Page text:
All Copper Design and a low profile: Jeyi FinsCold Q150 m.2 Heatsink Review


  • Striking all copper design
  • Slim Profile means no compatibility problems


  • Moderate price of $18 USD

This review will cover the Jeyi FinsCold Q150 m.2 NVMe heatsink cooler, which features an all-copper design to help keep your PCI-e 4 and 5 drives running at peak performance. Who is Jeyi? That’s a good question! I had never heard of them before I saw this unit on Amazon. I performed a few searches in an attempt to find out more about them, but I wasn’t able to find much information.

I was able to determine that they’re based out of China. Looking at AliExpress shows that they make a variety of PC peripherals most of which are storage related. Hey Jeyi, if you read this article – reach out to me so I can tell people more about your history!


Jeyi makes a variety of PC related products, mostly related to storage accessories – m.2 heatsinks, drive enclosures, expansion cards, SD card readers, etc. Their website is, but lacks many details about the history of the company. I’ll reach out to learn more about them.

Jeyi’s “About Us” Webpage

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The FinsCold Q150 arrives in a small box, like most “high end” m.2 heatsinks do.

The unit is protected with a soft covering and a plastic enclosure. The top of the heatsink is protected with a plastic yellow peel tape.

Included in the box are:

  • User Manual
  • Small Screwdriver and screws
  • Thermal pads of multiple thickness sizes
  • Heatsink

Features of Jeyi’s FinsCold Q150

Multiple sizes of thermal pads – to insure a proper fit!

Most NVMe heatsinks on the market arrive with just one pair of thermal pads, but that might not result in the best fit for your SSD – especially if only parts of the bottom side are covered with NAND. Jeyi includes 3 sizes of thermal pads to insure a proper fitting to the SSD no matter what size or shape it is.

Low profile for full compatibility

Many of the newest NVMe m.2 heatsinks are tall, and some of these aren’t compatible with certain CPU air coolers as a result. The SB-HTSP Rocket has a height of less than 18mm, ensuring compatibility no matter what CPU cooler you’re using!

50 Copper Fins for heat transfer

What makes this heatsink standout from the competition is the 50 fin, all copper design of the heatsink. This gives it an asthetic flair, and in theory should move heat away from the SSD well.

Image Source: Amazon Product Page

Dual Sided SSD Support

Some heatsinks on the market only offer cooling for the top of a SSD, but the Jeyi FinsCold Q150 cools both top and bottom sides of a m.2 SSD.


The installation of the SSD heatsink is exactly the same as most units on the market: apply the thermal pads to the base of the unit, insert the SSD, apply thermal pads to the top of the SSD, attach the heatsink, secure it with the included screws, and then install it on your motherboard’s m.2 slot.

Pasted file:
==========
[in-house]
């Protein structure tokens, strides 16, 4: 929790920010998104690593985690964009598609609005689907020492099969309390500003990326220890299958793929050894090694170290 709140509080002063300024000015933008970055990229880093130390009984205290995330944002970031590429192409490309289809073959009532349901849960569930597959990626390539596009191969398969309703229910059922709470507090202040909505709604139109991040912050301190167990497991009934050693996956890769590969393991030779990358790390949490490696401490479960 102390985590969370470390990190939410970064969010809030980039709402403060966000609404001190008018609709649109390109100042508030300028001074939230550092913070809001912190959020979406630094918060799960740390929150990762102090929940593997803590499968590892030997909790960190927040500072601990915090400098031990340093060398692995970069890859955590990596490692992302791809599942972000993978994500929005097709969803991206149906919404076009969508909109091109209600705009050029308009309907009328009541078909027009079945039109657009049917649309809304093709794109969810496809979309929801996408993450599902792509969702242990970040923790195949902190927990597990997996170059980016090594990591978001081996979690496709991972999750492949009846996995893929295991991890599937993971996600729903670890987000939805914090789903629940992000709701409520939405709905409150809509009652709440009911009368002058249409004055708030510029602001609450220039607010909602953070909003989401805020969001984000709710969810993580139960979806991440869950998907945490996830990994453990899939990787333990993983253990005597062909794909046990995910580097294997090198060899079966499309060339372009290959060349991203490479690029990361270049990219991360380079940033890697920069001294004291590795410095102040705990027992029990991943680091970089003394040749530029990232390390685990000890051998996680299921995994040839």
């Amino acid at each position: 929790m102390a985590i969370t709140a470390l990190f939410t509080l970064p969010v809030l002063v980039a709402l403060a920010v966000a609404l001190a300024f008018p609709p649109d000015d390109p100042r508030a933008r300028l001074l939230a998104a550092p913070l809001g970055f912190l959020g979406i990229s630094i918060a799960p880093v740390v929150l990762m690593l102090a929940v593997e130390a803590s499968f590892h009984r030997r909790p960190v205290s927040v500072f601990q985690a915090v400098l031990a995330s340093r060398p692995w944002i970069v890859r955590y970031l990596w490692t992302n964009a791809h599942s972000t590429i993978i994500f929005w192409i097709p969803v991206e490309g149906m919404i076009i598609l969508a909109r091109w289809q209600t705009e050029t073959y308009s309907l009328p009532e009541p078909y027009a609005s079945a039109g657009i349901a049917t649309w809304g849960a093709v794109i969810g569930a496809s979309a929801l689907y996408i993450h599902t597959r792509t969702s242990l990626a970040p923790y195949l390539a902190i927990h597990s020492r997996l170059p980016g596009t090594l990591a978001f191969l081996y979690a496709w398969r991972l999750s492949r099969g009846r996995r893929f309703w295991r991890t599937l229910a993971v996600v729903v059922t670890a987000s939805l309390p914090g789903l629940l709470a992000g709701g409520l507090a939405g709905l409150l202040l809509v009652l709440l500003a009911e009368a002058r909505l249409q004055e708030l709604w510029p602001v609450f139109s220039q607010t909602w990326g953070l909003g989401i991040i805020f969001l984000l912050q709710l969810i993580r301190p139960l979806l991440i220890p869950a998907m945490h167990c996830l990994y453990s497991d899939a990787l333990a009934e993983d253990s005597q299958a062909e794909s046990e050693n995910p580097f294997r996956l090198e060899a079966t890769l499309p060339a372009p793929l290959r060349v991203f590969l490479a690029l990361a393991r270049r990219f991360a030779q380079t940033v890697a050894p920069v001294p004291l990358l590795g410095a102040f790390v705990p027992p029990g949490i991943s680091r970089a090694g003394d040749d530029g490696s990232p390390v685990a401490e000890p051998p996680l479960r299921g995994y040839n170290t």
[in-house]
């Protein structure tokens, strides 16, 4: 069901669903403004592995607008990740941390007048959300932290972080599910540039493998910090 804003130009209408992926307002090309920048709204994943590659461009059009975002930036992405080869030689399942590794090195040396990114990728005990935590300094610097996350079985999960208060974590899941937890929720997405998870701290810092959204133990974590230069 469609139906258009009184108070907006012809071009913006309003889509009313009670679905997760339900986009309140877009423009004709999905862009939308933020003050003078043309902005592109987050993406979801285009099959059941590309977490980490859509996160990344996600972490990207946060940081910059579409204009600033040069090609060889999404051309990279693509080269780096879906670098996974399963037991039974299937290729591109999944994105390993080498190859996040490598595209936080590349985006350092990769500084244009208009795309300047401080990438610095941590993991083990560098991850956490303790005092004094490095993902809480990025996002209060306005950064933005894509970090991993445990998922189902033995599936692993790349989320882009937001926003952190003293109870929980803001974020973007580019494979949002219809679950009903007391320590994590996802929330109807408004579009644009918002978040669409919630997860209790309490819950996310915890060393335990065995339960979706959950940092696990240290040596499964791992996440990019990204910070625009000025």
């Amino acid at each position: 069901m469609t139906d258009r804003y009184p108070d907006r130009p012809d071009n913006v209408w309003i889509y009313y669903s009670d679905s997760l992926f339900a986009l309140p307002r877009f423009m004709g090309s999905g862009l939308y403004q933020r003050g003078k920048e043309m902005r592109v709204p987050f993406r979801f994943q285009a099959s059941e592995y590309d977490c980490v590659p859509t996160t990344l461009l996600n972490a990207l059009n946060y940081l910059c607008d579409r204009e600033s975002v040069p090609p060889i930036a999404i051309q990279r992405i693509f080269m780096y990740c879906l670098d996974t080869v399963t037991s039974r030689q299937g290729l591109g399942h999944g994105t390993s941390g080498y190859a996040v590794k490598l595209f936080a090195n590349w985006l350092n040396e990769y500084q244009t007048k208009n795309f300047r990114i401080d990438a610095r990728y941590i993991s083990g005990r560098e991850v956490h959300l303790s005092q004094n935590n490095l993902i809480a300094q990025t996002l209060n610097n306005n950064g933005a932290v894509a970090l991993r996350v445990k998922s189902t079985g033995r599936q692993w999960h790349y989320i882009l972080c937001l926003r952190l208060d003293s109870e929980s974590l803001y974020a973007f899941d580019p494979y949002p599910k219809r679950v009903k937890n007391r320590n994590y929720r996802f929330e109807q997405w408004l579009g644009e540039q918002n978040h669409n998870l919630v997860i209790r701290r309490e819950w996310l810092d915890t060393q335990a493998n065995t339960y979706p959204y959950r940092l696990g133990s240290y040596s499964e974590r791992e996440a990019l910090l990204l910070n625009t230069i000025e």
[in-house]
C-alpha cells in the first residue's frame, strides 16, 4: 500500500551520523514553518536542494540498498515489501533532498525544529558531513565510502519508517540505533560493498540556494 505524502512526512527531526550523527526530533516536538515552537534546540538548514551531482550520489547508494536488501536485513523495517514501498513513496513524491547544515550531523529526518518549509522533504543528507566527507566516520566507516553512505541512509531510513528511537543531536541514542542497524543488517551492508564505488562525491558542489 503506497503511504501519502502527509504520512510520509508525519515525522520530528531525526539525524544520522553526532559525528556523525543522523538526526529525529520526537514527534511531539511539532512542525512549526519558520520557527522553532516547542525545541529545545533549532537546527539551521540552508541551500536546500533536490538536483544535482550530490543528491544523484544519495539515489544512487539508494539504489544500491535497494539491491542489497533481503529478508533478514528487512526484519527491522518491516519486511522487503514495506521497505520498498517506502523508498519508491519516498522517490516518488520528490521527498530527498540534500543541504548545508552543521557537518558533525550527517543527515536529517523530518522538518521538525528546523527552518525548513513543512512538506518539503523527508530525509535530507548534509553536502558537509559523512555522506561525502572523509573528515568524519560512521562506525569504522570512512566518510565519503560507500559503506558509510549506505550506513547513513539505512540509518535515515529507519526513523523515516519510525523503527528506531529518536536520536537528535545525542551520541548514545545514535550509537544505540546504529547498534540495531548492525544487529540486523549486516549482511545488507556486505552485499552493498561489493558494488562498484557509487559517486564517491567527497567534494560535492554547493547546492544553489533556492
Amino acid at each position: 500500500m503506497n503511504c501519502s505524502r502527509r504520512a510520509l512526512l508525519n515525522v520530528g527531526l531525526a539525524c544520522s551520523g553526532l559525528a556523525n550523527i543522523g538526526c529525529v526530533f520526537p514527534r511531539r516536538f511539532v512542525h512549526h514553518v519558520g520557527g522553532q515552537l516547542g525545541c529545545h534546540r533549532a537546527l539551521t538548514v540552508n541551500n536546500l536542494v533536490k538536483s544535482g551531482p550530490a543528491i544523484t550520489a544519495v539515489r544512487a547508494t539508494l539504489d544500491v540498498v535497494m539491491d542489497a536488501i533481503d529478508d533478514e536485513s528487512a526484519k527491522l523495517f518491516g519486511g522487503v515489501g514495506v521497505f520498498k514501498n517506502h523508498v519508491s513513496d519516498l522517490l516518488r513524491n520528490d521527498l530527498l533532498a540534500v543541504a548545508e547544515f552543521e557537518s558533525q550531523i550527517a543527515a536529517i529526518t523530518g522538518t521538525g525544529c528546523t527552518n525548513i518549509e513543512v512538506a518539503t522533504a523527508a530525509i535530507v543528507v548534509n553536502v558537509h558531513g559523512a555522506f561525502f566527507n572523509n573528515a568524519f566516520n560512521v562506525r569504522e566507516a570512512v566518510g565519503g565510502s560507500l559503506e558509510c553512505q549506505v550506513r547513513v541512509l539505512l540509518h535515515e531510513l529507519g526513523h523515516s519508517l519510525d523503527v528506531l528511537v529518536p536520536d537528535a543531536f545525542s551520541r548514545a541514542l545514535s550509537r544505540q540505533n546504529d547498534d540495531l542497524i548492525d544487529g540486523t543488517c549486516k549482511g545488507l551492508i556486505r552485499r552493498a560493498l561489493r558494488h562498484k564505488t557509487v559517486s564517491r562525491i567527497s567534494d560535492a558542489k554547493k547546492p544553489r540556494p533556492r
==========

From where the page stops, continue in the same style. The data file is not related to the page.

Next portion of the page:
Testing Configuration

CPU: Intel i7-13700K
Motherboard: MSI Z690 A Pro DDR4
Computer Case: BeQuiet Silent Base 802, System fans set to low
SSD: TeamGroup T-Force Z540 PCI-e 5 SSD

Comparison Coolers:
Uncooled SSD
BeQuiet MC1 and MC1 Pro Heatsinks
Ineo M9
Ineo M12
Ineo M4
NewHail NH1

Sabrent Rocket SB-HTSP
Thermalright HR-09 Pro
Thermalright HR-10 Pro
Jeyi FinsCold Q150
Graugear G-M2HP04-F
Glotrends Heatsink
QIVYNSRY heatsink

While the SSD being used is capable of PCI-e 5 speeds, the motherboard is not. This might reduce the total potential heat output, but in my limited testing thus far PCI-e 4 hasn’t prevented testing from getting the drive hot.

Thermal Performance & Comparison Results

To test the performance of the heatsinks cooling ability, I’ve run a custom IOMeter script which takes 30 minutes to complete testing. This script is designed to cause the drive, and especially it’s controller, to create as much heat as possible. You might consider it a “Furmark” of SSD testing, it’s a power virus designed for the purpose of testing NVMe cooling.

The Jeyi FinsCold Q150 was able to keep the SSD unthrottled, enabling full performance, but it ran fairly toasty at 78C. Higher temperatures are to be expected with most low profile NVMe heatsinks, but I was hoping the all copper design would show a performance advantage over normal heatsinks with a single heatpipe like BeQuiet’s MC1 Pro.

While the reduced temperatures don’t always translate into higher benchmark performance, it will increase it’s lifespan and longevity. A SSD running at or near peak temperatures (also known as TJunction Max or TJ Max) with have a lower lifespan compared to one running at a more reasonable temperature.


For heatsinks like this which are able to run a SSD unthrottled, a great way to look at it’s value is to compare the thermal improvement for every dollar spent.

At first glance you would think that Jeyi’s Q150 offers bad value – but keep in mind only that many low profile heatsinks won’t pass my tests without throttling. Of those I’ve tested, only 4 made the “value” list by being able to run the SSD unthrottled.


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Jeyi’s FinsCold Q150’s all copper design offers a nice aesthetic flair and offers basic cooling performance capable of sustaining a NVMe m.2 SSD’s peak performance, and it’s low profile design means you won’t run into any compatibility issues using it. If you’re interested in this product, it’s typically available for $17.90 on

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